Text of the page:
Shock horror, a non running post! However, in light of the current circumstances surrounding COVID-19 and the advised government/ global response many of us are finding ourselves working from home and I felt it useful to share some tips.
For many working from home will come naturally. Some of us already do it on a regular basis or simply prefer working in our own space. Whether this is a smooth transition depends a lot upon your line of work and the resources you have- something perhaps we can’t control. But in this time of uncertainty one thing we can control is our adaptability and mental resilience.
I have a permanent work from home day once a week and have done so for over a year now. Previously I did the majority of my PhD study from home, I’ve travelled and worked remotely and at one stage even ran my own business from a little desk I bought for £15 on eBay and shoved in my dining room. I’m very lucky to have a good and productive relationship with the concept of WFH, and wanted to share my tried and tested tips I’ve learned along the way in case they are of help to anyone.
Designate a consistent work space if you can. This could be a desk if you’re lucky enough to have one, a kitchen table, a space on the sofa. The one thing I would say is where possible avoid working from your bed, or even your bedroom. As tempting as it is, you need to differentiate between work and home- even when they’re slowly merging into each other. Set aside a workspace and a social space to give yourself that mental barrier.
Set an alarm and get up. Yes perhaps you don’t need to be up quite as early as a regular day commuting to the office, but keeping a morning ‘getting ready for work routine’ will help switch your brain and and get yourself into work mode. Get up wash your face, brush your hair and have your breakfast.
Similarly: get dressed! Or at least consider it! Yes we may be tempted to spend every day in our PJs but I’ve found slobbing about isn’t good for my productivity, but also when most of your team are working from home you might get an unexpected video call from your boss. So if PJ life is the one- at least rock a professional looking top half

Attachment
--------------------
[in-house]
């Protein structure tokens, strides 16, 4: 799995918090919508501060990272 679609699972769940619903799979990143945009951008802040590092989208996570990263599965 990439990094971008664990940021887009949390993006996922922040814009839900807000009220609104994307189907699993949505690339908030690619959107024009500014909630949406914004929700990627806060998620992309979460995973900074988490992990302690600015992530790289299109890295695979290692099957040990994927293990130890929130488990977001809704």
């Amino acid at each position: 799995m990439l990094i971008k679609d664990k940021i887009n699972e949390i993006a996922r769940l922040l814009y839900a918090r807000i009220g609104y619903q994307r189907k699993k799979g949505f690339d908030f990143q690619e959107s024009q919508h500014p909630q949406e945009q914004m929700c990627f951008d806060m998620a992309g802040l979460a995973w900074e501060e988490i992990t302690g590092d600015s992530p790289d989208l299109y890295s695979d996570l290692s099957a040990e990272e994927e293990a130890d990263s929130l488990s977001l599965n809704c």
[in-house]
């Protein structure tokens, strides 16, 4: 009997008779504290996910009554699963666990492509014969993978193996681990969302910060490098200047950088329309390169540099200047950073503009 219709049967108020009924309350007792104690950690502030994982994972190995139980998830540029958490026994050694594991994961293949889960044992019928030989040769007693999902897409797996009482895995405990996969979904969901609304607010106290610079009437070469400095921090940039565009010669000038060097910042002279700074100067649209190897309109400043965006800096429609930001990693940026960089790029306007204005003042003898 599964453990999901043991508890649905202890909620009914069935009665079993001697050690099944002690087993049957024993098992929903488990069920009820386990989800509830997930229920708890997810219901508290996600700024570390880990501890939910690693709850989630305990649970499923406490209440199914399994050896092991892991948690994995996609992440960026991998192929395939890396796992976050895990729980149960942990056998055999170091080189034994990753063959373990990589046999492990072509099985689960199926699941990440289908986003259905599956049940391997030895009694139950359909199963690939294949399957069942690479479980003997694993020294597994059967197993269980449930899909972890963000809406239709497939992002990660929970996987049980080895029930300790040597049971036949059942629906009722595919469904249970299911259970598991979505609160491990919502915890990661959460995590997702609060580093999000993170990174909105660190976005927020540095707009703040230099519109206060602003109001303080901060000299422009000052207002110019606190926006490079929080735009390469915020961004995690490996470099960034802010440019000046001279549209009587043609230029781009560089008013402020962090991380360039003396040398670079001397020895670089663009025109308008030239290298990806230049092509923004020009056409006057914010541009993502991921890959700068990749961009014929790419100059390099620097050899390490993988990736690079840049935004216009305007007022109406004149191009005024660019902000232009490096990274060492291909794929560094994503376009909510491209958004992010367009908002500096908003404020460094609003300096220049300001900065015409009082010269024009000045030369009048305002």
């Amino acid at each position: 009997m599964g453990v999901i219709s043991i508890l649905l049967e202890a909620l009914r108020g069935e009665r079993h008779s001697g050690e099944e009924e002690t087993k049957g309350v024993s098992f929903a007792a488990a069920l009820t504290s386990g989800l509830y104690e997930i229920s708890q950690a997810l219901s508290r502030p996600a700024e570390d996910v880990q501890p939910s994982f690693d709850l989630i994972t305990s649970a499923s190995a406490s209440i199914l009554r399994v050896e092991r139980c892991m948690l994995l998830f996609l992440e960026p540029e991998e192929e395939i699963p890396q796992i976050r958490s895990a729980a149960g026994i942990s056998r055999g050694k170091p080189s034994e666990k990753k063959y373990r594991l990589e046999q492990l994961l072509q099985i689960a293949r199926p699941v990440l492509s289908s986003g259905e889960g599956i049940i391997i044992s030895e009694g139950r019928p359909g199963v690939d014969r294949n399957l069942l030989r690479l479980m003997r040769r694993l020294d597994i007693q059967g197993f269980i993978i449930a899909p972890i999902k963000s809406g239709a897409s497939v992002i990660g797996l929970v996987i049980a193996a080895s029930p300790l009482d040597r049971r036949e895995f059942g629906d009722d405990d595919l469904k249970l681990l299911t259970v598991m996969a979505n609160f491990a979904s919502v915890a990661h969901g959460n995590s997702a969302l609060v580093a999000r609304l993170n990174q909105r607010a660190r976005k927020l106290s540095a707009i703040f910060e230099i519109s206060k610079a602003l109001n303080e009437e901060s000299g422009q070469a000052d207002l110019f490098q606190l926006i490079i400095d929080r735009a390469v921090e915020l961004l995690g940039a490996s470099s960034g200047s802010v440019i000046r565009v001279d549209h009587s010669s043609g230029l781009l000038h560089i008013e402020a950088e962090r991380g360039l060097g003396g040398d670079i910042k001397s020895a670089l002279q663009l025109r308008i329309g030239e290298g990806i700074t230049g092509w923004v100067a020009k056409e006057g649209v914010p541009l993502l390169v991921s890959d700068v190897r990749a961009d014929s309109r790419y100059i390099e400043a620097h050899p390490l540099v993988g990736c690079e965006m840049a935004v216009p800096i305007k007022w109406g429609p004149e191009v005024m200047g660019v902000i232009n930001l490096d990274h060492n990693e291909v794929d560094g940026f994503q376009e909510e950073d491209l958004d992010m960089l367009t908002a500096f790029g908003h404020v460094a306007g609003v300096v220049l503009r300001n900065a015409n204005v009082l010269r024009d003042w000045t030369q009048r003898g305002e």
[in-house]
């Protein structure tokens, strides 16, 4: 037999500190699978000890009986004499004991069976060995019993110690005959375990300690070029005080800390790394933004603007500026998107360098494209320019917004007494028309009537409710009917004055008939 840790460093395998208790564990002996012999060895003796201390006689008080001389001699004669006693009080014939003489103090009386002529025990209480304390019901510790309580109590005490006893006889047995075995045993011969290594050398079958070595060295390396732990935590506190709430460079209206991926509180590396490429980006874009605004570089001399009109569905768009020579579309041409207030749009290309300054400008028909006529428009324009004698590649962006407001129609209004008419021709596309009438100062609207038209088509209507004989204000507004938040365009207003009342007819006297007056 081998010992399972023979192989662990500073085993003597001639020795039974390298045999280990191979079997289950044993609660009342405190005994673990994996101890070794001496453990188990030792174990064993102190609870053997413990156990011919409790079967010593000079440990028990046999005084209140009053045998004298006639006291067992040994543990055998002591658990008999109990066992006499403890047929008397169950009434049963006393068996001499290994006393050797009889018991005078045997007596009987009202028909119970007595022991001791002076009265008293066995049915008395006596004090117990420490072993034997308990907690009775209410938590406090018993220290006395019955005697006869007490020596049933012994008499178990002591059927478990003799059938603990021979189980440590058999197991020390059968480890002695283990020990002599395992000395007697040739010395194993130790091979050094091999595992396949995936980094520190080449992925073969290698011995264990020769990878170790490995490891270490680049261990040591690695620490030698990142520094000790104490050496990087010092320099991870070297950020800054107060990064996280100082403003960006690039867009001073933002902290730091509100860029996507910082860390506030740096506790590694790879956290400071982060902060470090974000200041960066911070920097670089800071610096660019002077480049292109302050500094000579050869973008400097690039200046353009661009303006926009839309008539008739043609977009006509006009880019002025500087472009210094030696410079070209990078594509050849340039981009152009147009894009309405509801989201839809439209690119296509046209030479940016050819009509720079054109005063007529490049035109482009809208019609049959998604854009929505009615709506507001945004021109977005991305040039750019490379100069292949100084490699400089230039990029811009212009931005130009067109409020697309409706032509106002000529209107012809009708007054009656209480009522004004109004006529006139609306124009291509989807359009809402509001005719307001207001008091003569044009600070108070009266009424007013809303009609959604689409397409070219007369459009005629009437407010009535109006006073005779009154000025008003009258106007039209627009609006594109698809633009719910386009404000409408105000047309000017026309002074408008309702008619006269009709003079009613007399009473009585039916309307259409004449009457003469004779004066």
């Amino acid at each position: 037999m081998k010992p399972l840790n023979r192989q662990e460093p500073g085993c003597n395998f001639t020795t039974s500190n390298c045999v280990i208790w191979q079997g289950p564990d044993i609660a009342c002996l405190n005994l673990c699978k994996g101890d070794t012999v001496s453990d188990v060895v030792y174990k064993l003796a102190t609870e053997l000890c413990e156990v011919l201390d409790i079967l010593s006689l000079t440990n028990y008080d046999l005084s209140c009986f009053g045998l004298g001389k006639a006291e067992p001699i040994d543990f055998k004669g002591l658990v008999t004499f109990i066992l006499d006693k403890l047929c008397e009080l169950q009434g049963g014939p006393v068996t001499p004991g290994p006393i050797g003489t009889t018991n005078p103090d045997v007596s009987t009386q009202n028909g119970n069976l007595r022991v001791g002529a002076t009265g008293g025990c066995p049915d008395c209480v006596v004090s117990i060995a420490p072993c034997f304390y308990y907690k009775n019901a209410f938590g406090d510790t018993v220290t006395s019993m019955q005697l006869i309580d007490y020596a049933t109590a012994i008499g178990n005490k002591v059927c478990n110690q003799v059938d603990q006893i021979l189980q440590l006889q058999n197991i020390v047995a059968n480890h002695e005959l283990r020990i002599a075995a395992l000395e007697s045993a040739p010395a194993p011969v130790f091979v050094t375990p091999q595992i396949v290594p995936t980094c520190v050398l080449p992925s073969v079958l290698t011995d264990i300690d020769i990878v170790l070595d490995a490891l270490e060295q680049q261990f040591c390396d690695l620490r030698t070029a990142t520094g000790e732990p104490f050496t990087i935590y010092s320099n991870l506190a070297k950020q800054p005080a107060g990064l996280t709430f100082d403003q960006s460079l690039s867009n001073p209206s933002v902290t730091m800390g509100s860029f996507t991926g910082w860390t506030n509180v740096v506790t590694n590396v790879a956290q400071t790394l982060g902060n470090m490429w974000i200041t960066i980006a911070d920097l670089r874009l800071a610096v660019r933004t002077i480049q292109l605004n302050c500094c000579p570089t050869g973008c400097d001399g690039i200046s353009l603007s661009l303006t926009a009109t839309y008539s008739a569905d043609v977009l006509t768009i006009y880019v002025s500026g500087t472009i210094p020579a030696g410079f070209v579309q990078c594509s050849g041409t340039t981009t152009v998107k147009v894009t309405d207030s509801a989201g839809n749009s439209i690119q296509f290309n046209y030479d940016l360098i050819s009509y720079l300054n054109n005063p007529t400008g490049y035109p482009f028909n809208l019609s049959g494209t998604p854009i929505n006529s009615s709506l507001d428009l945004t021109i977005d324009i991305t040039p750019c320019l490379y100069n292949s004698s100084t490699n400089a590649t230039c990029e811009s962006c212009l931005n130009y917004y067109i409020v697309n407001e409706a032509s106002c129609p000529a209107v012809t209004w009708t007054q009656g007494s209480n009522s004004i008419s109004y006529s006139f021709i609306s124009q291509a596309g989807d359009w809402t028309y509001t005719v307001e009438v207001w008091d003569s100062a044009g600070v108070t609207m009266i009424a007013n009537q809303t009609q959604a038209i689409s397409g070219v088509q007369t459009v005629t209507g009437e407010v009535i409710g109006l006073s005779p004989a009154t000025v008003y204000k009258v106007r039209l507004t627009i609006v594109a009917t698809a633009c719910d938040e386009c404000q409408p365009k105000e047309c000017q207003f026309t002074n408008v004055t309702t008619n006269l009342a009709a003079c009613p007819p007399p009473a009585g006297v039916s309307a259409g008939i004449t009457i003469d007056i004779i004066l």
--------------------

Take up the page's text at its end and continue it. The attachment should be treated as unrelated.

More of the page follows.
Write a to do list and check things off as you go. It really will help keep you focused when the temptation to open the fridge and stare at your snacks for no reason strikes.
Take a lunch break, just like you would at work. Just because you’re at home doesn’t mean you’re not entitled to a lunch break. Get away from your laptop and your make shift work area and reclaim that lunch break.
Know your rights. It’s up to your place of work to supply you with the resources to work from home. That includes laptops, video conferencing etc. If their systems go down, or you need further support speak up, but don’t feel the burden of responsibility for things you cannot control or access.
Webchat platforms such as zooms or Microsoft teams are game changers. You can sign up for a free zoom account and get 40 minutes of video conferencing for free. And don’t just use these for formal meetings, have a virtual coffee and catch up with a colleague, it’s good to have a chat about your work and things going on with someone who understands what you do.
Have regular working hours. Just like in the office have regular working hours and try to log off at the same time each evening. This will help you avoid working into the evening but also offer consistency to your colleagues as to when they can reach you.
Share your mobile number, just in case and don’t be afraid to call colleagues if you need urgent advice or need greater clarification on something. Emails are great but sometimes picking up the phone is even better.
If you’re having to share your WFH space then set some boundaries eg making calls from a different room as not to disturb others working, or timing your lunch breaks together. I don’t have kids so can’t comment on any challenges this may bring, but I do have a rabbit who jumped into my lap during a video call….
Too loud/too quiet?! If like me you’re used to the hum of a shared office then putting a radio or a TV on very low in the background is good to replicate constant background noise. If you’re the opposite way and need a bit of quiet ear plugs are a great solution to helping you escape any noise. For some strange reason I also find putting headphones on but not listening to anything is a great way to help me focus, weird but it works!
It’s working from home, it’s not a holiday sorry! It is important to try be as productive as possible to help your colleagues, wider team and company. But at the same time it’s natural to find the transition to a new way of working tough and disruptive. If you find your productivity dipping keep trying to explore what helps keep your motivated and if things aren’t working re-assess. Be kind to yourself as you find your way through this unprecedented time.
At least your pets will enjoy your company working from home. Sending love and positive vibes to everyone during this uncertain and unprecedented time xxx
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